Make Evil Underwater Robots Kill Each Other In Action-Puzzler Subaeria
In a dystopic future where humankind has to live in underwater cities, President Dorf’s capitalist totalitarian democracy isn’t to everyone’s liking. Poor people have to toil in the factories, overseen by robots with a licence to kill. Young Styx and her friendly drone companion won’t have anymore of that and set out to give Dorf a piece of her mind with the power of… non-violent action puzzling!
Subaeria spent almost three years in early access, and – it pains me to say this – it feels more like the idea of a good game than a good game overall. For a lot of games that feel rough around the edges, “more time in the oven” is a valid solution, budget and time permitting. However, in the case of Subaeria I don’t feel like polishing what’s already there would be the answer.
The game procedurally creates its world, a series of interconected rooms that are populated by evil robots, in each run. In order to traverse these rooms, you have to take out their robot menace first, otherwise the doors won’t open.
The easiest way to do that is to have them kill each other, but you can also manipulate their behavior via drone upgrades that allow you to control them for a while or that push them around into lethal laser barriers. Considering that you only have limited charges of these programs, this often makes the game feel like a puzzle.
Getting rid of aggressive enemies without the means of properly defending yourself is a pretty cool concept on paper, but the execution fell flat for me. It’s just not as engaging as it could be and all too often ends up with you kiting one enemy towards the next one, hoping not to sustain any damage in the process.
It might be that your drone and the abilities it can pick up along the way play a major role in adding some much-needed variety, but how exactly they should be used is entirely for you to find out. Sure, there’s some information you get with every skill, but that little box of text doesn’t really tell you how exactly to use it effectively.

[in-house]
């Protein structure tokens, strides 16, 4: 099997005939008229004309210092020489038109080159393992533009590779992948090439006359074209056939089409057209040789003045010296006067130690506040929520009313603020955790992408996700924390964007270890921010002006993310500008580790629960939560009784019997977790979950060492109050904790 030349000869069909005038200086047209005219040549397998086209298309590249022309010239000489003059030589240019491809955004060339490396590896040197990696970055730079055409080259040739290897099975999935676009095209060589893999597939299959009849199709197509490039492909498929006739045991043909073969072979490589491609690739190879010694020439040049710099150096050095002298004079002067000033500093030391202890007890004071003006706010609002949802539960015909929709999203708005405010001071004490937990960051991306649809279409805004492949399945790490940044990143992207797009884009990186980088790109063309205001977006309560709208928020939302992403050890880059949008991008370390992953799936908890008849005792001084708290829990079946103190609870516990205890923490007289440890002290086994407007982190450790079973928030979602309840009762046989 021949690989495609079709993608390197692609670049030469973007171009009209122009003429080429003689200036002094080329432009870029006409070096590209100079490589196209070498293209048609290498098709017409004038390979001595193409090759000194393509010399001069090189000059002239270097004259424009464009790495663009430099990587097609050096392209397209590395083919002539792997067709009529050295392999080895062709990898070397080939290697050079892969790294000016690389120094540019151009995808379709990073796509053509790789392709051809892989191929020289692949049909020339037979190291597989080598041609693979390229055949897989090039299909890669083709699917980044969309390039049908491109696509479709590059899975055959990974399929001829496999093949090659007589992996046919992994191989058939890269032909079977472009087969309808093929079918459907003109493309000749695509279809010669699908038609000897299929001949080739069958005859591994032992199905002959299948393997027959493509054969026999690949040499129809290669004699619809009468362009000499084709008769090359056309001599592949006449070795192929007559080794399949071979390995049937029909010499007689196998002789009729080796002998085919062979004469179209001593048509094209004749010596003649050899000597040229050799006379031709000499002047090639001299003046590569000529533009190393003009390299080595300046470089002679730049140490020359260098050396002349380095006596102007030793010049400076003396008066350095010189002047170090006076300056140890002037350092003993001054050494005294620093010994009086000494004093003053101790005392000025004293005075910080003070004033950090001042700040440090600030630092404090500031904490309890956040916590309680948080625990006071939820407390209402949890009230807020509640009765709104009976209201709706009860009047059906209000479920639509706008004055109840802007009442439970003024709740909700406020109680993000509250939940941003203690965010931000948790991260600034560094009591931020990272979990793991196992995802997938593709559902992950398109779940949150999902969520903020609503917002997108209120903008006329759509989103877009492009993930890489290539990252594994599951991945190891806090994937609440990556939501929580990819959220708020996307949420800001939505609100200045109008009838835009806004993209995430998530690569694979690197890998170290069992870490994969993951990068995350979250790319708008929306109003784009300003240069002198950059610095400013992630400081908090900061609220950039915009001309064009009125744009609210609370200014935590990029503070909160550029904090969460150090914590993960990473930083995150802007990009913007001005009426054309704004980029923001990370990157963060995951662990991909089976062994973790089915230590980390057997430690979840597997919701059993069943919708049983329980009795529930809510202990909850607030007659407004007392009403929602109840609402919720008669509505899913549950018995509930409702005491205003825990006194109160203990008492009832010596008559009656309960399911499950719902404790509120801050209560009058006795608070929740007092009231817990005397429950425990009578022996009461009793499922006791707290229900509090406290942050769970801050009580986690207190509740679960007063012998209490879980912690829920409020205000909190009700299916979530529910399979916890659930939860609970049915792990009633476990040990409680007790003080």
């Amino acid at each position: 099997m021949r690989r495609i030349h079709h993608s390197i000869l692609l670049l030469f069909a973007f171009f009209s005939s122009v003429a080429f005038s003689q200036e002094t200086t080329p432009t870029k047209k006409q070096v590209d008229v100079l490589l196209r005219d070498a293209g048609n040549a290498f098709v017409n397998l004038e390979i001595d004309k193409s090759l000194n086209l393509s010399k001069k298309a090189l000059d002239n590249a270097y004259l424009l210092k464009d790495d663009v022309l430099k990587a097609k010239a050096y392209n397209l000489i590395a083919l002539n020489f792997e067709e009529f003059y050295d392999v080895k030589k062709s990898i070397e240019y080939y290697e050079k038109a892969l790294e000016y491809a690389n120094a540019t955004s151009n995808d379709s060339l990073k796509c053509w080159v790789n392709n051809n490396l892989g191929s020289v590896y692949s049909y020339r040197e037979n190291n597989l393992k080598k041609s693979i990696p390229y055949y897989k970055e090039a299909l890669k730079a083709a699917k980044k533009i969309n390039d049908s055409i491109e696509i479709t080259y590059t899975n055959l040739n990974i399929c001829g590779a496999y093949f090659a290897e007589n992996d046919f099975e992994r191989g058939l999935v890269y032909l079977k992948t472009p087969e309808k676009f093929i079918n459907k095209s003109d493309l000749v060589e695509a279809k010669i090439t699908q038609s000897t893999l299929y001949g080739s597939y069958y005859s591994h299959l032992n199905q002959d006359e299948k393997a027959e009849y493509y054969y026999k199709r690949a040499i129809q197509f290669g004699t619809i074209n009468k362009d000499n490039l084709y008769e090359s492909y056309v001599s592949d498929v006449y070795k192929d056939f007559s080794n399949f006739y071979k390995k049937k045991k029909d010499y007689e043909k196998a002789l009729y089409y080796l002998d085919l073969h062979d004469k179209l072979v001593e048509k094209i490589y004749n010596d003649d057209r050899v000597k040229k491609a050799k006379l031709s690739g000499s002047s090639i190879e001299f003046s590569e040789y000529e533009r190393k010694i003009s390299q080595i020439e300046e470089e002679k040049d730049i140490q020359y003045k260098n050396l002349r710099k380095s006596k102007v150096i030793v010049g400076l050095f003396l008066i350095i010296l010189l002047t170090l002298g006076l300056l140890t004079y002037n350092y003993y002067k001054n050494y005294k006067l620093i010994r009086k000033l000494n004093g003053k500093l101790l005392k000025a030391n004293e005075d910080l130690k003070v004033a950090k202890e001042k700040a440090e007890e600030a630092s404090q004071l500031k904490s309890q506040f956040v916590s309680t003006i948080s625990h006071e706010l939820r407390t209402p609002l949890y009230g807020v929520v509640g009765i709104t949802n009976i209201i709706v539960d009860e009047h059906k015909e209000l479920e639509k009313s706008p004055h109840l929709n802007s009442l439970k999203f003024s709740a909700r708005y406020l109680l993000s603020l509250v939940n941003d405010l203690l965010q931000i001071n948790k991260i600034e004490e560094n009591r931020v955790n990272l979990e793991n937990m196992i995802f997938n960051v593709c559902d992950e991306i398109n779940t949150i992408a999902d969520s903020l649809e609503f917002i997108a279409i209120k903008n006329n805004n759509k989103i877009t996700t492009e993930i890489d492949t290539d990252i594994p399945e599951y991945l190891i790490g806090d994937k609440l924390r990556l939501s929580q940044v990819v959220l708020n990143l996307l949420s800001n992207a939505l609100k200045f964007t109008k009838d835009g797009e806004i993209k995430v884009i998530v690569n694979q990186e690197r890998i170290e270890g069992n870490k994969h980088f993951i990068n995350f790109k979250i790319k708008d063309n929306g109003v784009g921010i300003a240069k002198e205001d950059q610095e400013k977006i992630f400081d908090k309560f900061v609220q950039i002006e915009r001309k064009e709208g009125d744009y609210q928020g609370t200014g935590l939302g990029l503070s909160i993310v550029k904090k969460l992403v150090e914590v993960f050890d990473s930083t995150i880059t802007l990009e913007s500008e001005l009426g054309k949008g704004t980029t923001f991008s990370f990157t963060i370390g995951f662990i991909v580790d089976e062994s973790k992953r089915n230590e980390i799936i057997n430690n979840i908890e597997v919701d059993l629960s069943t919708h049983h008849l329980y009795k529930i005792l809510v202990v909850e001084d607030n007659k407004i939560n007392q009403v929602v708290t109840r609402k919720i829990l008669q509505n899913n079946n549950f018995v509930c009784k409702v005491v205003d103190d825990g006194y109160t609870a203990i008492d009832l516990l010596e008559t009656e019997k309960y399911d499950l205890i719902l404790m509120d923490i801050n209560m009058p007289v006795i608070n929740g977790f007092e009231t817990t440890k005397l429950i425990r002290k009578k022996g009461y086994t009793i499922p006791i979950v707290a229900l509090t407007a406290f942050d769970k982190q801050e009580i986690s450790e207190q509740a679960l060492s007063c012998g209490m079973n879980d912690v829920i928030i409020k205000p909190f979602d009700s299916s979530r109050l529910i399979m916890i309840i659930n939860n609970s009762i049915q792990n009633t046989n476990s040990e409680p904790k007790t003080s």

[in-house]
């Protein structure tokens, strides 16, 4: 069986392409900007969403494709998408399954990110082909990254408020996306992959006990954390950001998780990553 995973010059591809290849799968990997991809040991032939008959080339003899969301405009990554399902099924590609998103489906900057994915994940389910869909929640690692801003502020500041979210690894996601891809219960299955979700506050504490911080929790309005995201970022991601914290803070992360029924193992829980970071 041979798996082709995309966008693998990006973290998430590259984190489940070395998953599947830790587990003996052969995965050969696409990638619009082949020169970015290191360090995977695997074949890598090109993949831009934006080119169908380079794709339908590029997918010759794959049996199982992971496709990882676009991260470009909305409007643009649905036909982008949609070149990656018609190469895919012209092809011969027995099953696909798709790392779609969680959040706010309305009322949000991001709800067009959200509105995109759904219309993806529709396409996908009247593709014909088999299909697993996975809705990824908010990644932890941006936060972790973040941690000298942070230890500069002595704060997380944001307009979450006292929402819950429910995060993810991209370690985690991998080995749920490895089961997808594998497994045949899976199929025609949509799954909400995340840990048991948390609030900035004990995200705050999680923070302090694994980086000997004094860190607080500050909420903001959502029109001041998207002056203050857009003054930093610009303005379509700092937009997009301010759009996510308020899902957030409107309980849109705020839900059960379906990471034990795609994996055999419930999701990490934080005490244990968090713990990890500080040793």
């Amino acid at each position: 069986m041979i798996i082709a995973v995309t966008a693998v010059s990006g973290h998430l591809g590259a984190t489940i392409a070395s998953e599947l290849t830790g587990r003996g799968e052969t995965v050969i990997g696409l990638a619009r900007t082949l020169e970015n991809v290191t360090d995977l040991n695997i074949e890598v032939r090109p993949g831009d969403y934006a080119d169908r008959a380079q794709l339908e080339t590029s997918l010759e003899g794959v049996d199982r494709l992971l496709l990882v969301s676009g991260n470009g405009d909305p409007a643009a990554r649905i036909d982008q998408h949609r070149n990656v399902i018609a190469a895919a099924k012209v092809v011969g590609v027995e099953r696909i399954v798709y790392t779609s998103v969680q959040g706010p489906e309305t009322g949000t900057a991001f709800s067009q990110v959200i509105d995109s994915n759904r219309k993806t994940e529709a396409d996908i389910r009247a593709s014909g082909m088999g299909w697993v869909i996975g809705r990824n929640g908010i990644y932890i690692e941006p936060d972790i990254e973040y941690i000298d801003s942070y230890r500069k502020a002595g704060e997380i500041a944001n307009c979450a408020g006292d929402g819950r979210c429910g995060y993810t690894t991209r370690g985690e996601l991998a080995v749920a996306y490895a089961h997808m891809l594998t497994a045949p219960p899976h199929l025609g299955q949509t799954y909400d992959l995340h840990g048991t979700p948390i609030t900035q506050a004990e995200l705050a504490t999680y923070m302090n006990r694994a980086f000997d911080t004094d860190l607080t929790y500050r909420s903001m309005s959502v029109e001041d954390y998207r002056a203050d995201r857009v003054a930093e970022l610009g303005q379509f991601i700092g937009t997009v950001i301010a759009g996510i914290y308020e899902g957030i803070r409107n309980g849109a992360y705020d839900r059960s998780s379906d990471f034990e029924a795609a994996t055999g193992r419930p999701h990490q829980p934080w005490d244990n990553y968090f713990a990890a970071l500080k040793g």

You could say that the challenge lies in figuring out how all of this works. However, considering the constant threat of having to start all over again if you mess up, experimentation is not rewarded, but rather discouraged.
So you’re better off playing it safe, and sadly, safe is not very exciting. The challenges seem to get a bit more varied and trickier after the first boss fight, but in most cases, the same old strategies still work: lure robots to collide or shoot each other, lure robots in laser death traps.
I don’t doubt for a second that it must be incredibly difficult to build your game on a roguelike foundation, balancing things like challenge, progression, and accessibility. And yet, Subaeria doesn’t manage to really convince me with any of those elements, which is a shame, because the game looks rather lovely and I really do like its overall concept.
The thing is: I want to like Subaeria, and I hope it finds an audience. I can imagine that a very specific kind of player, someone who played a lot of Binding of Isaac for instance, will get a kick out of this. But that player just isn’t me.